Are Amazon employees union members? Sure wouldn’t hurt if they’re not!
Look what West Virginia teachers got by striking. Now, teachers in other red states are noticing.
According to theÂ Associated Press, “A teacher rebellion that started in the hills of West Virginia spread like a prairie fire to Oklahoma this week and now threatens to reach the desert in Arizona.”
Good for them, and America’s children! Bad for blindly cutting taxes.
Univision Communications owns satire siteÂ The Onion, and The Wall Street Journal reports editorial and video staffers there and and its sister sites, Clickhole and A/V Club, announced they’re unionizing while Univision “is exploring extensive cost cuts at its digital properties.”
According to Variety, the Writers Guild of America East announced â€œ’an overwhelming majority’ of the staff, comprised of about 100 employees, have signed union cards and called on management to voluntarily recognize the WGA East as the collective bargaining representative.”
Onion Inc. spokesman David Ford told the Chicago Tribune the company started discussions with the guild and they “hope to arrive at an arrangement in short order,” according to the A.P. via U.S. News and World Report.
Good for them! From what I’ve heard, Univision isn’t known as one of the best employers out there. It may be having a huge presence in free-for-all Miami, or the prejudice ofÂ servingÂ Hispanic and Latino Americans, or being non-union — at least for the most part.
Let’s look at its history.
On Nov. 16, 2016, Deadline reported, “A week after most of the staff at Univisionâ€™s Fusion.net voted to join theÂ Writers Guild of America, the company announced sweeping layoffs.”
Earlier,Â Univision bought unionized Gawker Media and according to its editorial union on Sept. 12, 2016:
“Univisionâ€™s first act on acquiring the companyÂ was to delete six true and accurate news storiesÂ from our archive, because those stories had been the targets of frivolous or malicious lawsuits. This decision undermines the foundation of the ability of Gawker Mediaâ€™s employees to do our work. We have seen firsthand the damage that a targeted lawsuit campaign can do to companies and individual journalists, and the removal of these posts can only encourage such attempts in the future.”
Ah, money over journalism! How many times have I written about that on this blog? (Click here for a pretty good-sized list, just from the search box.)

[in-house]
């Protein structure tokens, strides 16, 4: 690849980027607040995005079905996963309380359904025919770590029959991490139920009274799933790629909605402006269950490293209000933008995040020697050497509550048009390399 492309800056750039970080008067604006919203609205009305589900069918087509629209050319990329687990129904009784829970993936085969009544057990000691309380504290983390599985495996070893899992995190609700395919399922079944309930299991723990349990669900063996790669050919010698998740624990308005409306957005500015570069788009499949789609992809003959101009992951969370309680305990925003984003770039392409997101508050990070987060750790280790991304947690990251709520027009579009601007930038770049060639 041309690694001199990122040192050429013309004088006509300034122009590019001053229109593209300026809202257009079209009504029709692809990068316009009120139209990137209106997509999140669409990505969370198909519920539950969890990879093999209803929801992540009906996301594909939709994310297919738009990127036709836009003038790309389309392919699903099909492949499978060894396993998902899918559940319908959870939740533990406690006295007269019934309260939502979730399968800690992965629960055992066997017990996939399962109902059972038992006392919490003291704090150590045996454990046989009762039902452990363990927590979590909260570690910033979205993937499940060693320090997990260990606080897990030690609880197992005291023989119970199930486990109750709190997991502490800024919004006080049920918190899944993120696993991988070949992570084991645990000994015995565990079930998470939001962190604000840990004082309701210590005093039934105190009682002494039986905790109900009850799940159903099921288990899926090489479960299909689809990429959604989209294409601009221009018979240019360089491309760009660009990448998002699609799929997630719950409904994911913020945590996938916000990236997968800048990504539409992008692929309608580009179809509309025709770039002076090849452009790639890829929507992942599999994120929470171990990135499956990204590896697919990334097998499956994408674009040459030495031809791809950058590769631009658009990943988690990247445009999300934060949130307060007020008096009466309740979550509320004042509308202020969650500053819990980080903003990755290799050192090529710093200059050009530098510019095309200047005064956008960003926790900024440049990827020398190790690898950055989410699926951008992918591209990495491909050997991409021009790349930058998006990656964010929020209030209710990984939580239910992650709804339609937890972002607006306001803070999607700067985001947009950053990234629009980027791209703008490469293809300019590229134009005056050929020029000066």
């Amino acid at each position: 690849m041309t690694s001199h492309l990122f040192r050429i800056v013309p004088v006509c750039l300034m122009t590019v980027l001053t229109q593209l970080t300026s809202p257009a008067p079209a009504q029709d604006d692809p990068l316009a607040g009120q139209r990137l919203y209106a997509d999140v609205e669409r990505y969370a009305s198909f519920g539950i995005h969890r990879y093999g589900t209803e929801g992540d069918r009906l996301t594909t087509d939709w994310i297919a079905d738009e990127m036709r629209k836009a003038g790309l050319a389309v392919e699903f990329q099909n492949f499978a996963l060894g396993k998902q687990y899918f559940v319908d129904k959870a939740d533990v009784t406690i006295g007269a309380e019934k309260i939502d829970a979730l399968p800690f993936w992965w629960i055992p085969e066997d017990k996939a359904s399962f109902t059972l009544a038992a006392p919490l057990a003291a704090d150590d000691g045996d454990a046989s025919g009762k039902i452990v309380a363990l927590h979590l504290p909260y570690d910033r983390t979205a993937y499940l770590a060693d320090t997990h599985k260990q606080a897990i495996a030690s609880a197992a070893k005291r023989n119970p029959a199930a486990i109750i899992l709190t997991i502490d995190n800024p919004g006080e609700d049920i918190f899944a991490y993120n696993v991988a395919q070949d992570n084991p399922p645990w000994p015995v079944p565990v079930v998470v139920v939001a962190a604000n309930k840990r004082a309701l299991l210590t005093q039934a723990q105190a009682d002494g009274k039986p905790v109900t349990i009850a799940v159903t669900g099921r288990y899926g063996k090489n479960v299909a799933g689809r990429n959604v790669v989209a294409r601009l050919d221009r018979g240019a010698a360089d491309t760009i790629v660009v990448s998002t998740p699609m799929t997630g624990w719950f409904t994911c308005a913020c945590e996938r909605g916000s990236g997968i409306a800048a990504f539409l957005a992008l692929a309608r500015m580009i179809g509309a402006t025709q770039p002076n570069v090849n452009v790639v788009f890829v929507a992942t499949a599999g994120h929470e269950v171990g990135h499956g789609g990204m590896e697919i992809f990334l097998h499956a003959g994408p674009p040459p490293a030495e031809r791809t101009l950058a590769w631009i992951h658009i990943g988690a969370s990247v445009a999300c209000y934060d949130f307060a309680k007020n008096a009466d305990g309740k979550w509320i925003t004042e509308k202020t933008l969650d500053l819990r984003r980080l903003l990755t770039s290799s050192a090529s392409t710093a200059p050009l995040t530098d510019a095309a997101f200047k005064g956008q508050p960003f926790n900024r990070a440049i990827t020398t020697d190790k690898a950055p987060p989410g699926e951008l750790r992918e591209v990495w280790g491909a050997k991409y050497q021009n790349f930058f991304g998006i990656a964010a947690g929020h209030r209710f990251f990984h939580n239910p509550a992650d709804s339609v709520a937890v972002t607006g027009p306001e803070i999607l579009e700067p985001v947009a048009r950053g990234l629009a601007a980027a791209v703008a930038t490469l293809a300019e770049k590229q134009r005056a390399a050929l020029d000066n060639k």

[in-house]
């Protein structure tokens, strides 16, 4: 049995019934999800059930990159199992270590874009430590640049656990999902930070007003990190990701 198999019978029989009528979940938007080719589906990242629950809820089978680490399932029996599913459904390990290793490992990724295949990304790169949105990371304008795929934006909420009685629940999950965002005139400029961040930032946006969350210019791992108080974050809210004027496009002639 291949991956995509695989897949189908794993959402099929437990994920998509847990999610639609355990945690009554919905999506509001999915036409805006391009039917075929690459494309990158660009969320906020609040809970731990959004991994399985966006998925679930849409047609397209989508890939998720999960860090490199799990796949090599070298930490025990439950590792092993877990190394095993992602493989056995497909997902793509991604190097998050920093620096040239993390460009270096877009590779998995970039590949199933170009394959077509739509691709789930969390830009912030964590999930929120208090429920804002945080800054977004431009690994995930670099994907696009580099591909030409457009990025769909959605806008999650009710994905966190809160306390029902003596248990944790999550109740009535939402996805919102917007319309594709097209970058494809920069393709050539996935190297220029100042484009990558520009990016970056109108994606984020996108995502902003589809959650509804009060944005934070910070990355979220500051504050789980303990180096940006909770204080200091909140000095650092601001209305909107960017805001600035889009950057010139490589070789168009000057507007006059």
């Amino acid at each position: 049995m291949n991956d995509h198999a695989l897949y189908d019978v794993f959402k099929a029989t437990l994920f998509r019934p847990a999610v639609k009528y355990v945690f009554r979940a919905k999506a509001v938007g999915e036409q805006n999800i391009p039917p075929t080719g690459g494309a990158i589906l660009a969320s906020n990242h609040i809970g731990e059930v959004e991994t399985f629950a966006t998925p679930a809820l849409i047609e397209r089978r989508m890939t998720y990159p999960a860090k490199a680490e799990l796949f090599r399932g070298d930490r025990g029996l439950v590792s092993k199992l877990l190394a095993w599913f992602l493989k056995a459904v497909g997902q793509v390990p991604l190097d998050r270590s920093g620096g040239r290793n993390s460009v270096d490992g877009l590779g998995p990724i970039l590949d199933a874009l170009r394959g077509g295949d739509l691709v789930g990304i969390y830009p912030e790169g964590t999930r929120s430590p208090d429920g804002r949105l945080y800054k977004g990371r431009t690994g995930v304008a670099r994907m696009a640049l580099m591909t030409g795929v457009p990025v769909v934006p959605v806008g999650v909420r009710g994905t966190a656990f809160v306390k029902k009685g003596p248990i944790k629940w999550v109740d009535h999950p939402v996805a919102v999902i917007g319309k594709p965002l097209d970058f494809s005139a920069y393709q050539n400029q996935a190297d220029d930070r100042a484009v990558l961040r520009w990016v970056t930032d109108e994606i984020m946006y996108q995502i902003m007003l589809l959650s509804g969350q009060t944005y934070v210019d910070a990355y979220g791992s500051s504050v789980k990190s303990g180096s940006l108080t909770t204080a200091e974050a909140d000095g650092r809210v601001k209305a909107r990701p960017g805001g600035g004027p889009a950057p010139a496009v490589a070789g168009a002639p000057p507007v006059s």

I think we have an answer for Amazon employees who want more money and better working conditions from a growing company that will be making more money.
The same would be true for Sinclair Broadcast Group employees. (Notice how I didn’t mention that company AT ALL in my last post!)
On March 11, I wrote that awful companyÂ — the largest owner of television stations in the U.S. — trying to buy Tribune Media through unethical methods was forcing news anchors at its 193 owned, or not owned but operated local TV stations in 89 markets (at least the ones that actually produce news) to read a script that offered no news.
Instructions from CorporateÂ (thanks toÂ Esquire):
â€œPlease produce the attached scriptsÂ exactly as they are written. This copy has been thoroughly tested and speaks to our Journalistic Responsibility as advocates to seek the truth on behalf of the audience.â€
Millions of AmericansÂ will soon be watching promotionsÂ that begin with one or two anchors introducing themselves and saying,
â€œIâ€™m [we are] extremely proud of the quality, balanced journalism that [proper news brand name of local station] produces. But Iâ€™m [we are] concerned about the troubling trend of irresponsible, one sided news stories plaguing our country.â€
â€œThe sharing of biased and false news has become all too common on social media. More alarming, national media outlets are publishing these same fake stories without checking facts first. Unfortunately, some members of the national media are using their platforms to push their own personal bias and agenda to control â€˜exactly what people thinkâ€™ â€¦ This is extremely dangerous to our democracy.â€